The Crime-Terror Continuum: Tracing the Interplay between Transnational Organised Crime and Terrorism
Author: Makarenko, Tamara
Source: Global Crime, Volume 6, Number 1, February, 2004 , pp. 129-145(17)
Abstract:Increasingly since the end of the Cold War and the subsequent decline of state sponsorship for terrorism, organised criminal activities have become a major revenue source for terrorist groups worldwide. Building on the precedent set by narco-terrorism, as it emerged in Latin America in the 1980s, the use of crime has become an important factor in the evolution of terrorism. As such, the 1990s can be described as the decade in which the crime-terror nexus was consolidated: the rise of transnational organised crime and the changing nature of terrorism mean that two traditionally separate phenomena have begun to reveal many operational and organisational similarities. Indeed, criminal and terrorist groups appear to be learning from one another, and adapting to each other's successes and failures, meaning that it is necessary to acknowledge, and to understand the crime-terror continuum to formulate effective state responses to these evolving, and periodically converging, threats.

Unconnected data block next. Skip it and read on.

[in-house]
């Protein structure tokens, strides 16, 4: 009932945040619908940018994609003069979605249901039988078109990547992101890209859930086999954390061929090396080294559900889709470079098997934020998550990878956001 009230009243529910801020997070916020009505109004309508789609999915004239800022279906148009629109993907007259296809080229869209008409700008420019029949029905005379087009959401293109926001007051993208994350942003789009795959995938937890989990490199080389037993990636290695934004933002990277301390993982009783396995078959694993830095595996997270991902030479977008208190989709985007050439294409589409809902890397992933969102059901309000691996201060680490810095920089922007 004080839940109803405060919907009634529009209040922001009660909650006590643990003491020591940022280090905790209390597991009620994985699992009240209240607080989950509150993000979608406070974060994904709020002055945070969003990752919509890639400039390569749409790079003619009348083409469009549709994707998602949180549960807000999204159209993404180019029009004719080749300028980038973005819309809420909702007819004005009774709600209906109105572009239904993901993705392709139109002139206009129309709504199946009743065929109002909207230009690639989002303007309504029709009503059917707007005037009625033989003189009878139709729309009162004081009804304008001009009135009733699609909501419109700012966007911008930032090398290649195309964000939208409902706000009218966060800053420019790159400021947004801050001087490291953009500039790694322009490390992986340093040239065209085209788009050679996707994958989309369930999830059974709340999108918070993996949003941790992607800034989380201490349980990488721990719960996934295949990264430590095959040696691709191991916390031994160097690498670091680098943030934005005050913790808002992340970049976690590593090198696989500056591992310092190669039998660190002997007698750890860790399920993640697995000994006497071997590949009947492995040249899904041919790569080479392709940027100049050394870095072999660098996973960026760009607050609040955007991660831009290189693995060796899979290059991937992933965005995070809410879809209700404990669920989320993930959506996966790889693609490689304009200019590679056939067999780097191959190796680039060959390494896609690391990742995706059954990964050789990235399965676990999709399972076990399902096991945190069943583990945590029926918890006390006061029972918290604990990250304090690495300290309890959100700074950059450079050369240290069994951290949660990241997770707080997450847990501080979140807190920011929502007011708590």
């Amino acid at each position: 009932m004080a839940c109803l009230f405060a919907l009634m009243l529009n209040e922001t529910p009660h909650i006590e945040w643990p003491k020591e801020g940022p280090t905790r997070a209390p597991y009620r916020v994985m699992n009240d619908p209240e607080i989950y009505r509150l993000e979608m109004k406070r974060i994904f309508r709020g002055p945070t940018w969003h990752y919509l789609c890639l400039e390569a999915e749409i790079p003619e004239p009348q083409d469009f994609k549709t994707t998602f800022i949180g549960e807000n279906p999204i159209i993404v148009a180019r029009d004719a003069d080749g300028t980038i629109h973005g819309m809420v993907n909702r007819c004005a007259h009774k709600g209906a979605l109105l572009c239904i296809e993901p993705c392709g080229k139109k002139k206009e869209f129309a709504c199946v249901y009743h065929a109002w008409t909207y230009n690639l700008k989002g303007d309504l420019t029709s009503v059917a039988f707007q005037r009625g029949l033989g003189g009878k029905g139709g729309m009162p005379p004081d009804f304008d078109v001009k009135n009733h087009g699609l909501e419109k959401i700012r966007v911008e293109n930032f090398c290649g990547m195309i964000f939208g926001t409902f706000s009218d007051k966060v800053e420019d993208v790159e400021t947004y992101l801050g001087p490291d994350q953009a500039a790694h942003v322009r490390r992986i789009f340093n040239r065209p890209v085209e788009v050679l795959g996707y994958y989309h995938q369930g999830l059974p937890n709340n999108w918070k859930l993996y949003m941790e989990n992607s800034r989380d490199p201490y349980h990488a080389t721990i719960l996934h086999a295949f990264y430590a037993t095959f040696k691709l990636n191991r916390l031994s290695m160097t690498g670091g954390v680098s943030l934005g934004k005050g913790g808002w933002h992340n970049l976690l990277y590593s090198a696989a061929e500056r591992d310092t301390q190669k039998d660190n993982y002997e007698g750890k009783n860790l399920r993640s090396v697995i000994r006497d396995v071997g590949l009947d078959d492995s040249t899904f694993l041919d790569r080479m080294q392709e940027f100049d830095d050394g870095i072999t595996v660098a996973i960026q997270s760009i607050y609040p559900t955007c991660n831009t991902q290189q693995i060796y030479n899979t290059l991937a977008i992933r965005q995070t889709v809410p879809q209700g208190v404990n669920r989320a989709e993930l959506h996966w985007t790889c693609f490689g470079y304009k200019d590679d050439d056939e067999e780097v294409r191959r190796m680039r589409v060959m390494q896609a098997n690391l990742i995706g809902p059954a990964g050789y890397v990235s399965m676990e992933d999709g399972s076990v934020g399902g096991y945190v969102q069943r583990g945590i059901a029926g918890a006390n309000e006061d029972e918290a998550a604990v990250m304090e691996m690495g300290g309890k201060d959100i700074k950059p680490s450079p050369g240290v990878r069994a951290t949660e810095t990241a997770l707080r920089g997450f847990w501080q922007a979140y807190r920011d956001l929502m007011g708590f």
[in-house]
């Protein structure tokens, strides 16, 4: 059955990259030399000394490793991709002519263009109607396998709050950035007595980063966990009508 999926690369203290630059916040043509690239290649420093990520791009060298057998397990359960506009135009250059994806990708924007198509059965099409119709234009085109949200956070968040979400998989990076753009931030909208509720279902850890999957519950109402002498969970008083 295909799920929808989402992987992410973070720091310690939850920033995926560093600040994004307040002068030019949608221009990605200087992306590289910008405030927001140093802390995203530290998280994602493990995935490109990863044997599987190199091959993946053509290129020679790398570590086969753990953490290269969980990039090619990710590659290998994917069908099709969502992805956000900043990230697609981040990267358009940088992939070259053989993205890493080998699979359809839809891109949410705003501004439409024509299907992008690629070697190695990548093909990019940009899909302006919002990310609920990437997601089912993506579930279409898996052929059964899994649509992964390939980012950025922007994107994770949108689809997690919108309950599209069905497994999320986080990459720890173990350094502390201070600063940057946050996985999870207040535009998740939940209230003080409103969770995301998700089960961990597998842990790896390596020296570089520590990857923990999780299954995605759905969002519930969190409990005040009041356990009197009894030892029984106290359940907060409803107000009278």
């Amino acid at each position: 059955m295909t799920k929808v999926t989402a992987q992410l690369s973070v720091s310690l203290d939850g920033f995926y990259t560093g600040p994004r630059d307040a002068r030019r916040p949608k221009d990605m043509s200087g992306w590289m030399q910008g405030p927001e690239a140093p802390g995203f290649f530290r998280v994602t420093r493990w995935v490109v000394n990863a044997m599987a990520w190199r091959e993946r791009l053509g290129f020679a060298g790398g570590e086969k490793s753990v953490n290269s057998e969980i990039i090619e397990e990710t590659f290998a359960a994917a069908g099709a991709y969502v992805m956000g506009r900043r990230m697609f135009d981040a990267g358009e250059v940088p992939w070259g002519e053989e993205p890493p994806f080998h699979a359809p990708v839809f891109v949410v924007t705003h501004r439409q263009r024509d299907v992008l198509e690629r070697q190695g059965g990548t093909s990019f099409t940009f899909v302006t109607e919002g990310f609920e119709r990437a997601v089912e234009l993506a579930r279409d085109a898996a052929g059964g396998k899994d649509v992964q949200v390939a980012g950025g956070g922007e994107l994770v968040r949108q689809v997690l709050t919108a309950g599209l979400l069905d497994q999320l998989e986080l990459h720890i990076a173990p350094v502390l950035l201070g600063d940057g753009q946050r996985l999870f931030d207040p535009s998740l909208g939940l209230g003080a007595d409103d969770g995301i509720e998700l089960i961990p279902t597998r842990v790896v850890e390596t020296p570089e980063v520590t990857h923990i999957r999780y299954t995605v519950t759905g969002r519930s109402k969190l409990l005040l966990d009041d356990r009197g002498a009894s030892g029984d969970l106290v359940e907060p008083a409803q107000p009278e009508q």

Document Type: Research article
Publication date: 2004-02-01